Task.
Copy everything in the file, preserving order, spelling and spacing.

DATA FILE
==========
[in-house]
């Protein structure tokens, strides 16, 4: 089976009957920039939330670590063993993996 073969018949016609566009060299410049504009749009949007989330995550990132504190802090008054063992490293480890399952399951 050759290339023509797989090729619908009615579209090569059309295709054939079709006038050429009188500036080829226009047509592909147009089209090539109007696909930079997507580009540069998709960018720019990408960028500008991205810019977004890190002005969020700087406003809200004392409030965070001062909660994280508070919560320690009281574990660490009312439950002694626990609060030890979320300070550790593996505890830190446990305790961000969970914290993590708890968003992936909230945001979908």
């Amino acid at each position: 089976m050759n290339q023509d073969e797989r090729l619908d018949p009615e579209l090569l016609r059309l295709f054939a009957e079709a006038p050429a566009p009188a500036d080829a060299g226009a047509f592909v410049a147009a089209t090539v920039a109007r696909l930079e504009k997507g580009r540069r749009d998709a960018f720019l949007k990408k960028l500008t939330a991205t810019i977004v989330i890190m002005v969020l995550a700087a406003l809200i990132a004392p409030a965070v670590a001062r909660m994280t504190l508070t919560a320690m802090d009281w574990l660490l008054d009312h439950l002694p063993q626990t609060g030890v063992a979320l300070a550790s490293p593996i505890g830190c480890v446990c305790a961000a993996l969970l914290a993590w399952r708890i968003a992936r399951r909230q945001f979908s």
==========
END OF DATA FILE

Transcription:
[in-house]
């Protein structure tokens, strides 16, 4: 089976009957920039939330670590063993993996 073969018949016609566009060299410049504009749009949007989330995550990132504190802090008054063992490293480890399952399951 050759290339023509797989090729619908009615579209090569059309295709054939079709006038050429009188500036080829226009047509592909147009089209090539109007696909930079997507580009540069998709960018720019990408960028500008991205810019977004890190002005969020700087406003809200004392409030965070001062909660994280508070919560320690009281574990660490009312439950002694626990609060030890979320300070550790593996505890830190446990305790961000969970914290993590708890968003992936909230945001979908």
């Amino acid at each position: 089976m050759n290339q023509d073969e797989r090729l619908d018949p009615e579209l090569l016609r059309l295709f054939a009957e079709a006038p050429a566009p009188a500036d080829a060299g226009a047509f592909v410049a147009a089209t090539v920039a109007r696909l930079e504009k997507g580009r540069r749009d998709a960018f720019l949007k990408k960028l500008t939330a991205t810019i977004v989330i890190m002005v969020l995550a700087a406003l809200i990132a004392p409030a965070v670590a001062r909660m994280t504190l508070t919560a320690m802090d009281w574990l660490l008054d009312h439950l002694p063993q626990t609060g030890v063992a979320l300070a550790s490293p593996i505890g830190c480890v446990c305790a961000a993996l969970l914290a993590w399952r708890i968003a992936r399951r909230q945001f979908s």